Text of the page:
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Even top quarterbacks are wiser plays as underdog

Dec 23, 2002 11:58 PM

   Many of the players toiling “in the trenches” or on the defensive side of the ball get little recognition from fans. Their efforts are significant to the overall outcome of games.

   In fact, some handicappers claim that line play is the biggest determinant in the outcome of a game.

   Sports bettors who wager on baseball often place a lot of emphasis on the starting pitchers. Statistical analysis bears out that starting pitching is the most predictive factor. The question is whether we can find specific player positions in the NFL that also have such a strong bearing on the wagering proposition.

   The obvious starting point is quarterback. Theories abound on the QB position, from “lay the points with a superstar QB against a soft passing defense” to “don’t bet shaky quarterbacks on the road.” The first dilemma in producing some quantitative research on the snap-takers is to decide how to measure them as players.

   The NFL does have a fairly intricate QB rating system which, by and large, serves as a reasonable guide to who is playing well. The weak points are QBs that run the ball well are not rewarded in the “passer rating” system. Also, sacks are not penalized and you might argue with the lack of situational adjustments.

   For example, Brett Favre would generally get an “A” grade on anybody’s list. The QB rating shows that Favre’s ups and downs coincide with Green Bay’s record. Favre had back-to-back QB ratings in the 70’s in 1999 and 2000 before bouncing back with 90’s in 2001 and (so far) in 2002.

   Our first test to determine how teams perform against the spread based on the current starting quarterback’s season-to-date NFL rating? Our database for the 2002 season is small, but we can gauge some of the theories at a glance.

   Teams having starting QB’s with 90+ ratings coming into the game were 44 percent ATS as favorites and 63 percent as underdogs.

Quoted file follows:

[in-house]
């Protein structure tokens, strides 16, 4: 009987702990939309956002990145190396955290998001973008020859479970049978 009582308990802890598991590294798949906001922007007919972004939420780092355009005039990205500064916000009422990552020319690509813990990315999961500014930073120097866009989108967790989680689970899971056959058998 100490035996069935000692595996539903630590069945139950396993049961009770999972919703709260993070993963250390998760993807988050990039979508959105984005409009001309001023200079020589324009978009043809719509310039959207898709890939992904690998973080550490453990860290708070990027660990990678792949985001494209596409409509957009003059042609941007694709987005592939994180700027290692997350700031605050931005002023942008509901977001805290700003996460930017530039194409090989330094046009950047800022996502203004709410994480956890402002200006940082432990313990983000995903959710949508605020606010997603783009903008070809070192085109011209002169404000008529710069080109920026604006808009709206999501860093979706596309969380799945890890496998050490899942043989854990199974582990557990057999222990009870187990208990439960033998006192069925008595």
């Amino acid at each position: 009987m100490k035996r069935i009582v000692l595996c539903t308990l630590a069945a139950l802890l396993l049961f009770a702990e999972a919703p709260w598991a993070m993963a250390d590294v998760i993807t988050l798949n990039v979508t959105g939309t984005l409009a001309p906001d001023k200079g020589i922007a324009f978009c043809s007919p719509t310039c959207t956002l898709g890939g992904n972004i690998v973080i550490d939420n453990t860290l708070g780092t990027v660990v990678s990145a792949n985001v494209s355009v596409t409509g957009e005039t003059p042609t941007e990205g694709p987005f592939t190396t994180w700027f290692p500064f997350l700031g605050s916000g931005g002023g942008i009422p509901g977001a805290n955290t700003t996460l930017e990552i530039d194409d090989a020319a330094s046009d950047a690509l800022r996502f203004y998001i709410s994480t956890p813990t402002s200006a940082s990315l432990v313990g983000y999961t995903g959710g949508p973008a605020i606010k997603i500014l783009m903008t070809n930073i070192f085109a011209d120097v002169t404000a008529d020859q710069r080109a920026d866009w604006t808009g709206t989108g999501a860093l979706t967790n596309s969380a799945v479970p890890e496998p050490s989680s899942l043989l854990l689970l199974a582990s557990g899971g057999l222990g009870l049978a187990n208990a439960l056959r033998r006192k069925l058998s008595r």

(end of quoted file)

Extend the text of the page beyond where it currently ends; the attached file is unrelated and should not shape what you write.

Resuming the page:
As for one of the common theories: Away teams with starting QB’s below 70 are 18-21 ATS.

   The next idea for handicappers may be to bet the team with the higher QB score: The one fascinating result is that away underdogs with better rated QBs are a solid 65 percent ATS this season. This concurs with some general research showing that away teams which can pass the ball are strong bets.

   The final concept is to use the QB ratings to create a line we can compare to the real pointspread. We decided that a QB difference of 10 rating points should be worth four points of actual spread value, with a standard three-point home field advantage added in. So for a home team with a 20-point better-rated QB we’d say the “QB Line” on the game is the home team favored by 11. If the home team was favored by 6 points, we would conclude they were a five point overlay by our QB Line.

   Rating a starting QB who has yet to play as 50.0 in our system, the two largest overlay categories (6 to 7.9 and 8+) are both showing a nice profit. There’s enough evidence to make a case for using QB ratings like pitcher ERAs, won-lost records and WH/IP numbers.

   The next step is to accumulate more data and re-test some of these ideas. We’ll put together a 10-year run and report back the detailed performance in time for next season! features innovative statistical coverage of the NFL to help you win.


QB Rating


Under 60


60 to 69


70 to 79


80 to 89





QB Edge


Under 10 pts


10 to 19


20 to 29


30 to 39









Under 2 pts


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